Prognostic Factors and Clinical Features in Liveborn Neonates with Hydrops Fetalis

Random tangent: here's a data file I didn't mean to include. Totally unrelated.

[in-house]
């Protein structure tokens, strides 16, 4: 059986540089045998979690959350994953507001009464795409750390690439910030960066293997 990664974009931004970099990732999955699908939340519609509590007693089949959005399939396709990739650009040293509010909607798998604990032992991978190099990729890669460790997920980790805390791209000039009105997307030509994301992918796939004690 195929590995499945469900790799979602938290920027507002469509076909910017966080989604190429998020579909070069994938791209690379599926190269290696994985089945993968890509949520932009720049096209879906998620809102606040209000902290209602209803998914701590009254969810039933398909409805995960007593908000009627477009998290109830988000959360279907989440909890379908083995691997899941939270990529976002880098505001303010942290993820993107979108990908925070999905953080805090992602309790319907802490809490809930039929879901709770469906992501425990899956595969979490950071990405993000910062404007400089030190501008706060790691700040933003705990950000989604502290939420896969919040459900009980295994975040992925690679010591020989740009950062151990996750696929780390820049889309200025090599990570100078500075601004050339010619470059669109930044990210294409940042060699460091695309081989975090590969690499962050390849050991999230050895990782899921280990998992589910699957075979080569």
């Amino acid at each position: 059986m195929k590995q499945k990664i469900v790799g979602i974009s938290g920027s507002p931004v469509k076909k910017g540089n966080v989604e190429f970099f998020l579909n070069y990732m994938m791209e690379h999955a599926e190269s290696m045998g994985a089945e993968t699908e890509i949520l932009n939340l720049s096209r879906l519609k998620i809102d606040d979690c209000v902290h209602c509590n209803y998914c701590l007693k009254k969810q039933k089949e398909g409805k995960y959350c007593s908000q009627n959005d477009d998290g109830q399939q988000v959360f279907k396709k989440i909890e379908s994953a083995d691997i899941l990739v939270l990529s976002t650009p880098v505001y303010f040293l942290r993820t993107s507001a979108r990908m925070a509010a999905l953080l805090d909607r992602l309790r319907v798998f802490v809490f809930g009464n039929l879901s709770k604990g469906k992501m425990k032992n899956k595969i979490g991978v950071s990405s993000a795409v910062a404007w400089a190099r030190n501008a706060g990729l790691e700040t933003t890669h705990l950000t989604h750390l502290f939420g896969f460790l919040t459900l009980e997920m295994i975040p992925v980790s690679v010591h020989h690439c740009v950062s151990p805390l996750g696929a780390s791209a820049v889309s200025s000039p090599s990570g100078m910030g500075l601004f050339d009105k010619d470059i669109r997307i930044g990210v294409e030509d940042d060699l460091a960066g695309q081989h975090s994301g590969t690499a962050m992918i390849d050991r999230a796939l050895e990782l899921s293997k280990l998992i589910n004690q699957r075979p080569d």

The purpose of this study was to delineate the etiology and the clinical features of liveborn neonates with hydrops fetalis, and to explore the prognostic factors for survival. Medical records of 28 liveborn neonates with hydrops fetalis between April 1995 and March 2005 were reviewed retrospectively. Demographic data, clinical manifestations, laboratory findings, and outcomes were analyzed. Most patients presented with pleural effusions (21 of 28) and ascites (22 of 28). The majority of patients had hydrops due to cardiovascular diseases (seven of 28), hematologic disorders (six of 28), lymphatic malformations (six of 28), and idiopathic origins (six of 28). The overall survival rate was 50% and was highest (83%) in infants with lymphatic malformations. By univariate analysis, risk factors for mortality are earlier ages at diagnosis and at birth, low Apgar scores, need for resuscitation in the delivery room, low serum albumin level, and severe acidemia. After using stepwise multiple logistic regression analysis, the most significant factors associated with fatality were younger gestational age at birth and lower serum albumin level. Hydrops fetalis remains a complex condition with a high mortality rate. Hydrops resulting from lymphatic malformations has a favorable outcome. Preterm birth at less than 34 weeks and serum albumin concentration lower than 2 g/dL are two poor prognostic factors for survival.